What Volunteering With Cats Taught Me About Talking to Humans
I’m a volunteer at the local Humane Society and have been for over a year and a half. I’ve seen a lot of animals go through, and contrary to what people would think, it doesn’t make me sad. I’m happy, in fact, to see the cats and dogs find good homes, and I’m glad to play a role in getting those animals ready to be adopted. The only times I’m sad is when a cat or a dog comes back in because someone underestimated the responsibility and simply failed to learn about their animal before adopting them.
This winter, for example, a beautiful domestic long hair cat was adopted out and returned within a couple of weeks. The cat – named Snowball for her flowing white hair – was special needs because it’s deaf. She was a cat I’d worked with quite a bit, helping to socialize her to people and being petted and brushed. She’d always been incredibly sweet to me, and never got testy with me, even if I accidentally surprised her.
When she came back – because she “didn’t get along with the kids in the house” – she was jumpy, afraid, and hissed at me when I tried to pet her. It took a lot of rehab to get her used to humans again. I suspected that the problem was not so much the cat as it was the kids who wouldn’t leave her alone. It was clear that something had gone on.
Working with cats has taught me a lot about working with humans, in fact. There are patterns that need to be followed and a language that needs to spoken and understood. You can’t just pick up a cat that’s a stranger to you and handle it like you would a cat you’ve known for fifteen years. You can’t expect the cat to just be an object that sits there and purrs for your convenience – an axiom a lot of adopters seem to fail to understand. Since working at the Humane Society, I’ve developed stronger feelings about declawing, about how people treat their animals, about how cats are socialized by their humans and all the different personalities animals can have.
Now, I don’t make the animal rights activist mistake of attributing human aspects to cat behavior. Cats don’t do things out of spite or revenge and they certainly don’t experience or articulate “love” in the ways humans do. Indeed, most scientific evidence points to the idea that cats see their humans as big, unfurry, helpless kittens. Their behavior, then, is often trying to train us to be good cats, just as we’re trying to train them to be good pets.
This awareness of the communication gaps and the methods of communicating between the species has had an effect on how I live and communicate with humans. Don’t mistake me here, I’m not comparing humans to animals in a one to one ratio. But that learning and knowing and understanding carefully how people respond to each other and how things can go has made it easier for me to feel confident in my conversations and discussions.
There’s this internal tension within our individualistic culture between our different ways of communication within a community. On one hand, how we approach communication shouldn’t matter because we as people are what matters. On the other, we are living within a community that only functions well if everyone can communicate. I do my best to stick to the former principle, because all too often the lines of dismissal within communication fall along lines of power. If I had a dollar for every time I’d been dismissed because I “sounded angry,” only to watch my exact same argument be repeated by a man and accepted, I wouldn’t have to take out loans for Oxford.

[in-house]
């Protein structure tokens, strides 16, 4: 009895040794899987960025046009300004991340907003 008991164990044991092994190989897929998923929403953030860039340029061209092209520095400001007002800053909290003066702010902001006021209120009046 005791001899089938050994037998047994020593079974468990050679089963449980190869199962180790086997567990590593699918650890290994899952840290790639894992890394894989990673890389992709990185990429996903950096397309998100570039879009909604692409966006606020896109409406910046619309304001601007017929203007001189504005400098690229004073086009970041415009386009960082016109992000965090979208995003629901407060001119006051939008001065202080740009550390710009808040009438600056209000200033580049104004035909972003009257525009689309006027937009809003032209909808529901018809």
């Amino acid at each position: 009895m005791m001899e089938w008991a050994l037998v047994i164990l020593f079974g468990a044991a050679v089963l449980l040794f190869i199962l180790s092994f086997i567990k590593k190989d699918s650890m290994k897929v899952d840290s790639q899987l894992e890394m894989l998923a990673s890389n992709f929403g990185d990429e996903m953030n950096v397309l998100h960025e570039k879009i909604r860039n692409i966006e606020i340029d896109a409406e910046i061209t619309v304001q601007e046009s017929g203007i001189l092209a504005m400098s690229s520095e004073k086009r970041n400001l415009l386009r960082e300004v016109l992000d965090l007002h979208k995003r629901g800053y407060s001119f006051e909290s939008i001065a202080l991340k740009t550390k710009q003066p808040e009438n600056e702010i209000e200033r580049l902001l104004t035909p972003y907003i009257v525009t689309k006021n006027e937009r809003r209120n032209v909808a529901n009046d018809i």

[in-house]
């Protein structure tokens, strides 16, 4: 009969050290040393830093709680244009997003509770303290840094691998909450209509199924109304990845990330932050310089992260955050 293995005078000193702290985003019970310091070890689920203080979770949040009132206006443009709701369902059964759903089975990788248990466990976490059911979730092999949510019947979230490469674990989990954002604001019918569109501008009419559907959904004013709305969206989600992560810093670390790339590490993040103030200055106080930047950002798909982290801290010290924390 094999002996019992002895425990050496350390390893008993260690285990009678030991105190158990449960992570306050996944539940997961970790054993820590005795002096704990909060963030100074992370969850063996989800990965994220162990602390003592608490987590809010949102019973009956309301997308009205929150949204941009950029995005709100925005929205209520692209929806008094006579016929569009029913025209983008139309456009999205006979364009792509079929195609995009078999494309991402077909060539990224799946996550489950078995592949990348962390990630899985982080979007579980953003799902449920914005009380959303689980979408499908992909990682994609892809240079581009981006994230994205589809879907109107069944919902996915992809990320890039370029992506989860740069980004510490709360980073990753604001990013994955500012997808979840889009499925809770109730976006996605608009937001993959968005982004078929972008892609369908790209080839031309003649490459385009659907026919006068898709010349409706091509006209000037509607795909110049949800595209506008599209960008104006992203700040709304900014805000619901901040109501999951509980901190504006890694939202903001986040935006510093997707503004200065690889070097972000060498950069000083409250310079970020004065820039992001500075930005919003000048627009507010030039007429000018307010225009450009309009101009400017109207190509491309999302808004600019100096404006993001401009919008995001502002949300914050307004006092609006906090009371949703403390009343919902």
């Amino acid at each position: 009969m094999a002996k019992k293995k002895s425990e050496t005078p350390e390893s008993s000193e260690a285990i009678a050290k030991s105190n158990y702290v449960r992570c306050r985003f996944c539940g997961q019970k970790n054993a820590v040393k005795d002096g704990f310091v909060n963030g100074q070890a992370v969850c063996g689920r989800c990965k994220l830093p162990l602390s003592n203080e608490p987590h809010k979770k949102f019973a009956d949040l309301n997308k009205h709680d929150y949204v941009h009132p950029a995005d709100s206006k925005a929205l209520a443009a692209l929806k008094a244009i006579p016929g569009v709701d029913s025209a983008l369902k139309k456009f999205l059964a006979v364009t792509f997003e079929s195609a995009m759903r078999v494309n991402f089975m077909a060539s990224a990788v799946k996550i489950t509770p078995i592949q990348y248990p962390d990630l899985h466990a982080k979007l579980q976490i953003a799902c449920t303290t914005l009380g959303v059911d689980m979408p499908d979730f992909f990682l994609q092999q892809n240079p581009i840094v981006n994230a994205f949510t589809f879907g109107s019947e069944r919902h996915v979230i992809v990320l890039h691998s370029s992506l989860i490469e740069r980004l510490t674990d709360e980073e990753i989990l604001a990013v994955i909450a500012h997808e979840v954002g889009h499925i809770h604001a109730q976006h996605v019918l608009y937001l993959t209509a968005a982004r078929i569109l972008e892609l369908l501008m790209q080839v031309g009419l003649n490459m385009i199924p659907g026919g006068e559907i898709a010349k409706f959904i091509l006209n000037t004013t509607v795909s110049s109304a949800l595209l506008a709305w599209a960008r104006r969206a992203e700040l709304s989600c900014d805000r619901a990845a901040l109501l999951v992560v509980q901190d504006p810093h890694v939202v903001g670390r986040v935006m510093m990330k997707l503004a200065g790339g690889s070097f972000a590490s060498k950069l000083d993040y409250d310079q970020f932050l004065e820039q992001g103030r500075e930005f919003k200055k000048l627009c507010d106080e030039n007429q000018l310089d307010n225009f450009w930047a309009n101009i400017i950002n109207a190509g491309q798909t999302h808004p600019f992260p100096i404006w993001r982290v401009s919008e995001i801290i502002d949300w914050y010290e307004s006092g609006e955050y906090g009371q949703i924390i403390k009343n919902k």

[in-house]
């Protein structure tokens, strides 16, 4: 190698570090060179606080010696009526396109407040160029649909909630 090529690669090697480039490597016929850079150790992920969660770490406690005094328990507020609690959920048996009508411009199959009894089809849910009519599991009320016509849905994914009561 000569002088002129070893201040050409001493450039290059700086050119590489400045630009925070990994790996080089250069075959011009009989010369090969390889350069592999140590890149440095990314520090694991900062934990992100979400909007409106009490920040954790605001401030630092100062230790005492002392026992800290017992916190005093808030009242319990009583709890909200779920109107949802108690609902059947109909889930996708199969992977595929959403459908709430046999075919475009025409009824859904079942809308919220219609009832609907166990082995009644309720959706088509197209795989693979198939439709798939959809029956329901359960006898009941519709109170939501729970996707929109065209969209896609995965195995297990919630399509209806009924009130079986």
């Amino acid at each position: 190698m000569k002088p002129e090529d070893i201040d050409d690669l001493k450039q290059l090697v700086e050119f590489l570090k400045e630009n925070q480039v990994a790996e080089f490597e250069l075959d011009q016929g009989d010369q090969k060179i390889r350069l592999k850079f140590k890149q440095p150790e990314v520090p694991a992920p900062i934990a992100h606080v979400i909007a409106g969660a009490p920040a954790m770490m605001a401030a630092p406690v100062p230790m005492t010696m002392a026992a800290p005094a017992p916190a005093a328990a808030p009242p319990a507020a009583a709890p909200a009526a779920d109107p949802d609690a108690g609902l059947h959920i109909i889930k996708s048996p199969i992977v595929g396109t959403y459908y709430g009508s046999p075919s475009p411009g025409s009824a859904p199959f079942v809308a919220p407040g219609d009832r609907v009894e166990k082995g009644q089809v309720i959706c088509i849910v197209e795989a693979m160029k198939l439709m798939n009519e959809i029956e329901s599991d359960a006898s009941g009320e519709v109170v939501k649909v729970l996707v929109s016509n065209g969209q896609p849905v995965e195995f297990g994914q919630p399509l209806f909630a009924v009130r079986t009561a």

And that’s where learning comes in. I believe there is a middle ground between the individualistic “I can say whatever without accountability for how I say it” manner and the tone policing “you must always be perceived as kind no matter what” manner. I believe that we don’t have to take crap from people, but that learning and paying close and careful attention to how people react and communicate can better serve our progressive goals.
I’m hardly a person who believes in moderation in all things. I believe we should take our lives seriously and that we shouldn’t temper how we feel. But I also believe that how we feel must include some form of empathy for the Other – if we are to have Christian love, we need to have some modicum of understanding for how our neighbor receives our words.
I’m not saying that, for example, queer people should temper how we approach our issues within the church. Instead, I’m proposing that those of us with more power, more privilege, ought to exercise greater care in how we approach issues. We ought to learn about our privilege and recognize, quickly, the ways in which our privilege is used to dismiss marginalized people. It is the privileged who have a greater responsibility for communication, for grace, for understanding.
When I work with the cats at the Humane Society, I have some general principles of approach and communication. But I also know that each cat is different, and I have to spend some of my time learning what’s different for each of them. For example, one of the cats, Pepe, simply doesn’t like me. No matter what I do, no matter what I try, there seems to be a genuine dislike there that will not go away. I probably remind her of someone who abused her in the past, and while that’s not my fault, it would simply do more damage if I tried to push my friendship onto her.
We must be willing to take that same care with others around us. We must be willing to step back and realize when our contributions will hurt more than help. We must take the time upon ourselves to learn, to communicate, and to have the grace required to listen.
[Pictured: A cat from the Humane Society named Sully who was missing his right front paw.]